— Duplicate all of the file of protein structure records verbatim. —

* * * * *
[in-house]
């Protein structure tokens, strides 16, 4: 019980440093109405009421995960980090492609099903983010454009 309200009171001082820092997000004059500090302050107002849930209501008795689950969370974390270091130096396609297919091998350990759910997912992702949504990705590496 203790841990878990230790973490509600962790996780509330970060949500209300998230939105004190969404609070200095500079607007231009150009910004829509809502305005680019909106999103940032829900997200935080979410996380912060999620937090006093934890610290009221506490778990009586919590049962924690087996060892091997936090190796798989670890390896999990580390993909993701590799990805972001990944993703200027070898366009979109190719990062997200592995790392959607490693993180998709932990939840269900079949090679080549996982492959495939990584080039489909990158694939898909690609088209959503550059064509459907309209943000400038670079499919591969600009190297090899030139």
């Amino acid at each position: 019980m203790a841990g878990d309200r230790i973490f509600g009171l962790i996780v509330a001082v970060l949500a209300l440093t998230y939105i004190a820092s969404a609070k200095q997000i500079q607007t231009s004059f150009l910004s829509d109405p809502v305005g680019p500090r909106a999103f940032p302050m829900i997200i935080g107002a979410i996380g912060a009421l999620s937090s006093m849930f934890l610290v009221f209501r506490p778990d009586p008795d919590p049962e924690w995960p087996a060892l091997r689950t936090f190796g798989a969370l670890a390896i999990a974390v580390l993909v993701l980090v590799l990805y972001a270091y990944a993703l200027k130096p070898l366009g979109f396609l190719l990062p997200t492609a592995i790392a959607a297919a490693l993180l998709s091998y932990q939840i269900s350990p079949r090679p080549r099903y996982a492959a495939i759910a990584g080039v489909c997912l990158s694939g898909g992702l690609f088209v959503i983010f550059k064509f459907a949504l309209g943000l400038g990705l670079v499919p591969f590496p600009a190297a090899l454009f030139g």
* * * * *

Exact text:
[in-house]
């Protein structure tokens, strides 16, 4: 019980440093109405009421995960980090492609099903983010454009 309200009171001082820092997000004059500090302050107002849930209501008795689950969370974390270091130096396609297919091998350990759910997912992702949504990705590496 203790841990878990230790973490509600962790996780509330970060949500209300998230939105004190969404609070200095500079607007231009150009910004829509809502305005680019909106999103940032829900997200935080979410996380912060999620937090006093934890610290009221506490778990009586919590049962924690087996060892091997936090190796798989670890390896999990580390993909993701590799990805972001990944993703200027070898366009979109190719990062997200592995790392959607490693993180998709932990939840269900079949090679080549996982492959495939990584080039489909990158694939898909690609088209959503550059064509459907309209943000400038670079499919591969600009190297090899030139």
């Amino acid at each position: 019980m203790a841990g878990d309200r230790i973490f509600g009171l962790i996780v509330a001082v970060l949500a209300l440093t998230y939105i004190a820092s969404a609070k200095q997000i500079q607007t231009s004059f150009l910004s829509d109405p809502v305005g680019p500090r909106a999103f940032p302050m829900i997200i935080g107002a979410i996380g912060a009421l999620s937090s006093m849930f934890l610290v009221f209501r506490p778990d009586p008795d919590p049962e924690w995960p087996a060892l091997r689950t936090f190796g798989a969370l670890a390896i999990a974390v580390l993909v993701l980090v590799l990805y972001a270091y990944a993703l200027k130096p070898l366009g979109f396609l190719l990062p997200t492609a592995i790392a959607a297919a490693l993180l998709s091998y932990q939840i269900s350990p079949r090679p080549r099903y996982a492959a495939i759910a990584g080039v489909c997912l990158s694939g898909g992702l690609f088209v959503i983010f550059k064509f459907a949504l309209g943000l400038g990705l670079v499919p591969f590496p600009a190297a090899l454009f030139g």